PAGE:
The stylistic difference between this exhibit and the recent Guggenheim retrospective is perhaps most clear in the handling of Moholy-Nagy’s 1930 sculpture Light Prop for an Electric Stage. At the retrospective, the original sculpture (which was designed to be photographed and filmed) was on display, sitting on a small pedestal with light cast on and through it, creating shadows on the surrounding walls; at Fotografiska, Moholy-Nagy’s film of the same sculpture (also from 1930) is shown in a large darkened room, on four massive screens that multiply the visuals. In one encounter, the rare and astonishing object is the central focus; in the other, the experience of what Moholy-Nagy wanted to show us is given priority. The object itself was made from planes of perforated metal, metal rods, and other interlocked industrial parts, and when rotated and activated by light, it created a seemingly never ending swirl of geometric combinations and interactions. On film, the up-close results are engrossing – geometries pulling, twisting, and morphing, and proving Moholy-Nagy’s point about how the play of light could be transformative.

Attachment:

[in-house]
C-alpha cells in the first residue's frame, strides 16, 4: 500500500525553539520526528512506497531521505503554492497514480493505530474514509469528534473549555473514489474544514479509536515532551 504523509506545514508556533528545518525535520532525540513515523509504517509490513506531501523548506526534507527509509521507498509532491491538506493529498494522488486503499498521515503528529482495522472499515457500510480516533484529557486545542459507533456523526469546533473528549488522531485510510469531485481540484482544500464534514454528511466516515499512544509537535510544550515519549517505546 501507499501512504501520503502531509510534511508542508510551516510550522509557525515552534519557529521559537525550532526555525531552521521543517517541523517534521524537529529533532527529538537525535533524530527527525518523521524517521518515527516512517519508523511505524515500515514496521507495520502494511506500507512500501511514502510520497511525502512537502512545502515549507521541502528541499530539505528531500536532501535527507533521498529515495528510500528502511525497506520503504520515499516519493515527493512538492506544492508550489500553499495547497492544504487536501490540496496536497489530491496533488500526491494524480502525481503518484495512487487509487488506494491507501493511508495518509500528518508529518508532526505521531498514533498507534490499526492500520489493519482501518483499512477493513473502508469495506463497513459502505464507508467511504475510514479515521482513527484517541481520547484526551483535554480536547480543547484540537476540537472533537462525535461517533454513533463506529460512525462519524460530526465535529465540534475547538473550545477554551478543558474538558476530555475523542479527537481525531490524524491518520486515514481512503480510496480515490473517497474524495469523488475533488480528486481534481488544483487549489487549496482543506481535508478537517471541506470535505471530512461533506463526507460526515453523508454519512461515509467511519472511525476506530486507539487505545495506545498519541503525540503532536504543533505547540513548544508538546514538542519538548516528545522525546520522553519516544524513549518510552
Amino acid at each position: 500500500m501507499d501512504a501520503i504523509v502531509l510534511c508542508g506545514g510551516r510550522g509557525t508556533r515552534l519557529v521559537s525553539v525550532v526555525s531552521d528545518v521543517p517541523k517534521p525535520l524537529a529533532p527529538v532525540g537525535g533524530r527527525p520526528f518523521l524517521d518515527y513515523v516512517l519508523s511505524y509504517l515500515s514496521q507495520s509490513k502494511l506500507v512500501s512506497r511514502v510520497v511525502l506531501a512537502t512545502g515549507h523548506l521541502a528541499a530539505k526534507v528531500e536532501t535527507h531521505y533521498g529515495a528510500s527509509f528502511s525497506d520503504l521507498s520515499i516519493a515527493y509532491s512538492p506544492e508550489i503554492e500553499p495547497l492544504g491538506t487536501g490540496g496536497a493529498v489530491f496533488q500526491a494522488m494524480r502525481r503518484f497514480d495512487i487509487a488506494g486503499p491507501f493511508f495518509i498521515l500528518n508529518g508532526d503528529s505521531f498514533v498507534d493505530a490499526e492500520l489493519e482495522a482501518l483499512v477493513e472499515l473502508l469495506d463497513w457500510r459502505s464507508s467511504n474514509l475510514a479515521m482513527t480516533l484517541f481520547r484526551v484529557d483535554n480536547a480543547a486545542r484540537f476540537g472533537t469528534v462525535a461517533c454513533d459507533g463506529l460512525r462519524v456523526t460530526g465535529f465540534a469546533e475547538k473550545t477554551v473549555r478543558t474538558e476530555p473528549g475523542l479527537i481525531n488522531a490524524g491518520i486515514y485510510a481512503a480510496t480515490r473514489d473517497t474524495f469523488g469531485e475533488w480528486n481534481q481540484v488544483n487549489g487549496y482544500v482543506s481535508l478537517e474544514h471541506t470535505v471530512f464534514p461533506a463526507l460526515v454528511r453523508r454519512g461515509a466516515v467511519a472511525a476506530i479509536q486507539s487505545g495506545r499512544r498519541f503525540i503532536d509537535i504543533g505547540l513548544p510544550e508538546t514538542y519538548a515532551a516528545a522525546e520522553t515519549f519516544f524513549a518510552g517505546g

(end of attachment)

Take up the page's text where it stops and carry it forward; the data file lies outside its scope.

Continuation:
How we should think about this “light beer” version of Moholy-Nagy (“all the flavor, with none of the actual art objects!”) is of course up for intense debate, and photography purists will surely scorn this simplified version of an important (and intensely thoughtful and complicated) artist’s work. That said, this is a show that is honest about what it is and what it isn’t, and it’s not fair to judge it based on the standards of a scholarly or academic context. Especially for the viewer who comes to Moholy-Nagy with fresh eyes, this engaging show will provide plenty of opportunities for flashes of insight and inspiration; for some, such a show full of aesthetic ideas could be a real spark of creativity, not to mention education.